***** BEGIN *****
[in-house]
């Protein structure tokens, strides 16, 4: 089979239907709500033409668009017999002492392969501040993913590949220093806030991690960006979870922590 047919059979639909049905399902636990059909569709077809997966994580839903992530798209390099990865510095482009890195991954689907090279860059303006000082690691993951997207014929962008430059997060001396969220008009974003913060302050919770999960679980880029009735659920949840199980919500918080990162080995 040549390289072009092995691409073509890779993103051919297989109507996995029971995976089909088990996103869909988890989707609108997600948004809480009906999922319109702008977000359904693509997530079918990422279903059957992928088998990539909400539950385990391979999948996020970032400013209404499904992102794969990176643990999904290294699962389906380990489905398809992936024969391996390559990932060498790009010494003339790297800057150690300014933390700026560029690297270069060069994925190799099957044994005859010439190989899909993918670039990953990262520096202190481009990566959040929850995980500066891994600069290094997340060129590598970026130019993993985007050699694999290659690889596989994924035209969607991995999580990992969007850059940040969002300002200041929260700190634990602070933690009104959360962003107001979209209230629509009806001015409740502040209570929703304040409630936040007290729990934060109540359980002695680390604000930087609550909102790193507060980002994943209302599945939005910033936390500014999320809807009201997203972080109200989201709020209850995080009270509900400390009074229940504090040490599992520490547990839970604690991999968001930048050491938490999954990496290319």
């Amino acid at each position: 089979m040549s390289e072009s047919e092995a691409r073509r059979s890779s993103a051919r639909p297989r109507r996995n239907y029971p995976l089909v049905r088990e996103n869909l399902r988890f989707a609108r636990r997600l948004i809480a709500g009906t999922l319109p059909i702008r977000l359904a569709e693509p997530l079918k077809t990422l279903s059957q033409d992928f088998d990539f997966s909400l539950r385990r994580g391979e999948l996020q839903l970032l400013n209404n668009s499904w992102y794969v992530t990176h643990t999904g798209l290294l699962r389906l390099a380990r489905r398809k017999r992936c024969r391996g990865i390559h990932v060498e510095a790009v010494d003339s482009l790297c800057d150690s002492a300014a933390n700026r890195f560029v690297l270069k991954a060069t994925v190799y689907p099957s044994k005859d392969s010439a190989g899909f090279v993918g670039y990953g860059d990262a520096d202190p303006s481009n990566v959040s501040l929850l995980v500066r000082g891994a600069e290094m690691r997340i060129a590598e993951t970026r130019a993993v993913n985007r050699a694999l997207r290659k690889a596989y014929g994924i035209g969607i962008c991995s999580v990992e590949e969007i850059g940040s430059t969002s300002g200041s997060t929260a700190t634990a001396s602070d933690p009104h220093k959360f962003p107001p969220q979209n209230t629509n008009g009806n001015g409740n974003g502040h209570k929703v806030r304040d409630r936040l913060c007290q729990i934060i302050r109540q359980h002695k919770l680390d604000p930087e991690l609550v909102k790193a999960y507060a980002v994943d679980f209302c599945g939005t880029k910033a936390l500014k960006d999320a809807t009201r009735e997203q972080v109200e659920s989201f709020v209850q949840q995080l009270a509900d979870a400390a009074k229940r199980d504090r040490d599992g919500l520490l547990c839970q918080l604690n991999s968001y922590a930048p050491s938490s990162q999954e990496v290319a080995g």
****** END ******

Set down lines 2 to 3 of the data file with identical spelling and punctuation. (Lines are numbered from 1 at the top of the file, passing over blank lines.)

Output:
């Protein structure tokens, strides 16, 4: 089979239907709500033409668009017999002492392969501040993913590949220093806030991690960006979870922590 047919059979639909049905399902636990059909569709077809997966994580839903992530798209390099990865510095482009890195991954689907090279860059303006000082690691993951997207014929962008430059997060001396969220008009974003913060302050919770999960679980880029009735659920949840199980919500918080990162080995 040549390289072009092995691409073509890779993103051919297989109507996995029971995976089909088990996103869909988890989707609108997600948004809480009906999922319109702008977000359904693509997530079918990422279903059957992928088998990539909400539950385990391979999948996020970032400013209404499904992102794969990176643990999904290294699962389906380990489905398809992936024969391996390559990932060498790009010494003339790297800057150690300014933390700026560029690297270069060069994925190799099957044994005859010439190989899909993918670039990953990262520096202190481009990566959040929850995980500066891994600069290094997340060129590598970026130019993993985007050699694999290659690889596989994924035209969607991995999580990992969007850059940040969002300002200041929260700190634990602070933690009104959360962003107001979209209230629509009806001015409740502040209570929703304040409630936040007290729990934060109540359980002695680390604000930087609550909102790193507060980002994943209302599945939005910033936390500014999320809807009201997203972080109200989201709020209850995080009270509900400390009074229940504090040490599992520490547990839970604690991999968001930048050491938490999954990496290319």
């Amino acid at each position: 089979m040549s390289e072009s047919e092995a691409r073509r059979s890779s993103a051919r639909p297989r109507r996995n239907y029971p995976l089909v049905r088990e996103n869909l399902r988890f989707a609108r636990r997600l948004i809480a709500g009906t999922l319109p059909i702008r977000l359904a569709e693509p997530l079918k077809t990422l279903s059957q033409d992928f088998d990539f997966s909400l539950r385990r994580g391979e999948l996020q839903l970032l400013n209404n668009s499904w992102y794969v992530t990176h643990t999904g798209l290294l699962r389906l390099a380990r489905r398809k017999r992936c024969r391996g990865i390559h990932v060498e510095a790009v010494d003339s482009l790297c800057d150690s002492a300014a933390n700026r890195f560029v690297l270069k991954a060069t994925v190799y689907p099957s044994k005859d392969s010439a190989g899909f090279v993918g670039y990953g860059d990262a520096d202190p303006s481009n990566v959040s501040l929850l995980v500066r000082g891994a600069e290094m690691r997340i060129a590598e993951t970026r130019a993993v993913n985007r050699a694999l997207r290659k690889a596989y014929g994924i035209g969607i962008c991995s999580v990992e590949e969007i850059g940040s430059t969002s300002g200041s997060t929260a700190t634990a001396s602070d933690p009104h220093k959360f962003p107001p969220q979209n209230t629509n008009g009806n001015g409740n974003g502040h209570k929703v806030r304040d409630r936040l913060c007290q729990i934060i302050r109540q359980h002695k919770l680390d604000p930087e991690l609550v909102k790193a999960y507060a980002v994943d679980f209302c599945g939005t880029k910033a936390l500014k960006d999320a809807t009201r009735e997203q972080v109200e659920s989201f709020v209850q949840q995080l009270a509900d979870a400390a009074k229940r199980d504090r040490d599992g919500l520490l547990c839970q918080l604690n991999s968001y922590a930048p050491s938490s990162q999954e990496v290319a080995g």